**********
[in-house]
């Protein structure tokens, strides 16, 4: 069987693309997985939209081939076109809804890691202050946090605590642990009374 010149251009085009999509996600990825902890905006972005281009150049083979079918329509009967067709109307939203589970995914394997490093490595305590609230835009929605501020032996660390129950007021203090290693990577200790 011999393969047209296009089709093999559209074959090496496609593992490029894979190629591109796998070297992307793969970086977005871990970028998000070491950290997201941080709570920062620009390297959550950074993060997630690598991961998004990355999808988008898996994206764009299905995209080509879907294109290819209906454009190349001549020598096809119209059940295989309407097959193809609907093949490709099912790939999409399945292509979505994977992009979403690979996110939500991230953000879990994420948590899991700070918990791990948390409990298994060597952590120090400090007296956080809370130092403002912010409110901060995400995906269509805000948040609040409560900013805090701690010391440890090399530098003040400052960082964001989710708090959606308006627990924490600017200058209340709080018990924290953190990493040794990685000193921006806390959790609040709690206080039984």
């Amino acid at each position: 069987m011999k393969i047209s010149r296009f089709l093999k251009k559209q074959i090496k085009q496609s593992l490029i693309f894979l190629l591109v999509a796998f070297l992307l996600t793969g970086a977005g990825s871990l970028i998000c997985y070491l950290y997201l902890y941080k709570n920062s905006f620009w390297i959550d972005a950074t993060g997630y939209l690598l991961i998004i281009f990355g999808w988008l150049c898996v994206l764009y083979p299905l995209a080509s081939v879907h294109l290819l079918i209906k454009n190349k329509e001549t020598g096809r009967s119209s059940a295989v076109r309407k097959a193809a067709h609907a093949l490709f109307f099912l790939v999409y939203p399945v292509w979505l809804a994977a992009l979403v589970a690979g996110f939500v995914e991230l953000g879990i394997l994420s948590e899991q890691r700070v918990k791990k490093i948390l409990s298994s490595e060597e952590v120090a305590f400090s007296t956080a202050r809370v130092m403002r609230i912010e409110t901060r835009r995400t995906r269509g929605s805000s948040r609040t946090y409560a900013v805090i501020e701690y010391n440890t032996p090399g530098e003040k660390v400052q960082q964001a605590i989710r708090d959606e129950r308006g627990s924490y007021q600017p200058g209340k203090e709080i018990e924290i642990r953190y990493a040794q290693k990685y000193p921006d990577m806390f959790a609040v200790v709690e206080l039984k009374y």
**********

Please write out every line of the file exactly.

[in-house]
């Protein structure tokens, strides 16, 4: 069987693309997985939209081939076109809804890691202050946090605590642990009374 010149251009085009999509996600990825902890905006972005281009150049083979079918329509009967067709109307939203589970995914394997490093490595305590609230835009929605501020032996660390129950007021203090290693990577200790 011999393969047209296009089709093999559209074959090496496609593992490029894979190629591109796998070297992307793969970086977005871990970028998000070491950290997201941080709570920062620009390297959550950074993060997630690598991961998004990355999808988008898996994206764009299905995209080509879907294109290819209906454009190349001549020598096809119209059940295989309407097959193809609907093949490709099912790939999409399945292509979505994977992009979403690979996110939500991230953000879990994420948590899991700070918990791990948390409990298994060597952590120090400090007296956080809370130092403002912010409110901060995400995906269509805000948040609040409560900013805090701690010391440890090399530098003040400052960082964001989710708090959606308006627990924490600017200058209340709080018990924290953190990493040794990685000193921006806390959790609040709690206080039984």
């Amino acid at each position: 069987m011999k393969i047209s010149r296009f089709l093999k251009k559209q074959i090496k085009q496609s593992l490029i693309f894979l190629l591109v999509a796998f070297l992307l996600t793969g970086a977005g990825s871990l970028i998000c997985y070491l950290y997201l902890y941080k709570n920062s905006f620009w390297i959550d972005a950074t993060g997630y939209l690598l991961i998004i281009f990355g999808w988008l150049c898996v994206l764009y083979p299905l995209a080509s081939v879907h294109l290819l079918i209906k454009n190349k329509e001549t020598g096809r009967s119209s059940a295989v076109r309407k097959a193809a067709h609907a093949l490709f109307f099912l790939v999409y939203p399945v292509w979505l809804a994977a992009l979403v589970a690979g996110f939500v995914e991230l953000g879990i394997l994420s948590e899991q890691r700070v918990k791990k490093i948390l409990s298994s490595e060597e952590v120090a305590f400090s007296t956080a202050r809370v130092m403002r609230i912010e409110t901060r835009r995400t995906r269509g929605s805000s948040r609040t946090y409560a900013v805090i501020e701690y010391n440890t032996p090399g530098e003040k660390v400052q960082q964001a605590i989710r708090d959606e129950r308006g627990s924490y007021q600017p200058g209340k203090e709080i018990e924290i642990r953190y990493a040794q290693k990685y000193p921006d990577m806390f959790a609040v200790v709690e206080l039984k009374y």